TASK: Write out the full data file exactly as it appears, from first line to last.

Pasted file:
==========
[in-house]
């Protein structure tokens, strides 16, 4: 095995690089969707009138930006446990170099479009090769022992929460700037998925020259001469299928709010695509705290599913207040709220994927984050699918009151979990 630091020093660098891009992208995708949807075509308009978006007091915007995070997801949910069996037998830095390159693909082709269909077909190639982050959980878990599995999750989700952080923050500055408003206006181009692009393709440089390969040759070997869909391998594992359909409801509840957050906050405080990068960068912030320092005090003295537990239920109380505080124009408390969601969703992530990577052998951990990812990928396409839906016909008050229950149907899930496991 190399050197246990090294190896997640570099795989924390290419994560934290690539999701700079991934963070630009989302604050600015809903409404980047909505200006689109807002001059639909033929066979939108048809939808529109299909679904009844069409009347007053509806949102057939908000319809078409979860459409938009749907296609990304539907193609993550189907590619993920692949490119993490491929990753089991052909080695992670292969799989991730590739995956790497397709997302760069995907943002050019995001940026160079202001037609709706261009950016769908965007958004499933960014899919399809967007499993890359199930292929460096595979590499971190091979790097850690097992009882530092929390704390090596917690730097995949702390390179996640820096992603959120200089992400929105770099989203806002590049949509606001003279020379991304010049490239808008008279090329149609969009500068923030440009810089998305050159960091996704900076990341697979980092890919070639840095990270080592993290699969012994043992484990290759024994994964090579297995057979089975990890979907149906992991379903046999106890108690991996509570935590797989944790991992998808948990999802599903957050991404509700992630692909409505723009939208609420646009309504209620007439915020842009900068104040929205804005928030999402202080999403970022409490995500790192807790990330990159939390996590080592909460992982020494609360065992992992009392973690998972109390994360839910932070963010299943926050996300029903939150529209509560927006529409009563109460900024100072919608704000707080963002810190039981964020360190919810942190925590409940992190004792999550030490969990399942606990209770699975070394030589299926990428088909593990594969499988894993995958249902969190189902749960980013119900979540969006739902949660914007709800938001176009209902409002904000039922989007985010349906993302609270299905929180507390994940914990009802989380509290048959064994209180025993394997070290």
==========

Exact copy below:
[in-house]
């Protein structure tokens, strides 16, 4: 095995690089969707009138930006446990170099479009090769022992929460700037998925020259001469299928709010695509705290599913207040709220994927984050699918009151979990 630091020093660098891009992208995708949807075509308009978006007091915007995070997801949910069996037998830095390159693909082709269909077909190639982050959980878990599995999750989700952080923050500055408003206006181009692009393709440089390969040759070997869909391998594992359909409801509840957050906050405080990068960068912030320092005090003295537990239920109380505080124009408390969601969703992530990577052998951990990812990928396409839906016909008050229950149907899930496991 190399050197246990090294190896997640570099795989924390290419994560934290690539999701700079991934963070630009989302604050600015809903409404980047909505200006689109807002001059639909033929066979939108048809939808529109299909679904009844069409009347007053509806949102057939908000319809078409979860459409938009749907296609990304539907193609993550189907590619993920692949490119993490491929990753089991052909080695992670292969799989991730590739995956790497397709997302760069995907943002050019995001940026160079202001037609709706261009950016769908965007958004499933960014899919399809967007499993890359199930292929460096595979590499971190091979790097850690097992009882530092929390704390090596917690730097995949702390390179996640820096992603959120200089992400929105770099989203806002590049949509606001003279020379991304010049490239808008008279090329149609969009500068923030440009810089998305050159960091996704900076990341697979980092890919070639840095990270080592993290699969012994043992484990290759024994994964090579297995057979089975990890979907149906992991379903046999106890108690991996509570935590797989944790991992998808948990999802599903957050991404509700992630692909409505723009939208609420646009309504209620007439915020842009900068104040929205804005928030999402202080999403970022409490995500790192807790990330990159939390996590080592909460992982020494609360065992992992009392973690998972109390994360839910932070963010299943926050996300029903939150529209509560927006529409009563109460900024100072919608704000707080963002810190039981964020360190919810942190925590409940992190004792999550030490969990399942606990209770699975070394030589299926990428088909593990594969499988894993995958249902969190189902749960980013119900979540969006739902949660914007709800938001176009209902409002904000039922989007985010349906993302609270299905929180507390994940914990009802989380509290048959064994209180025993394997070290």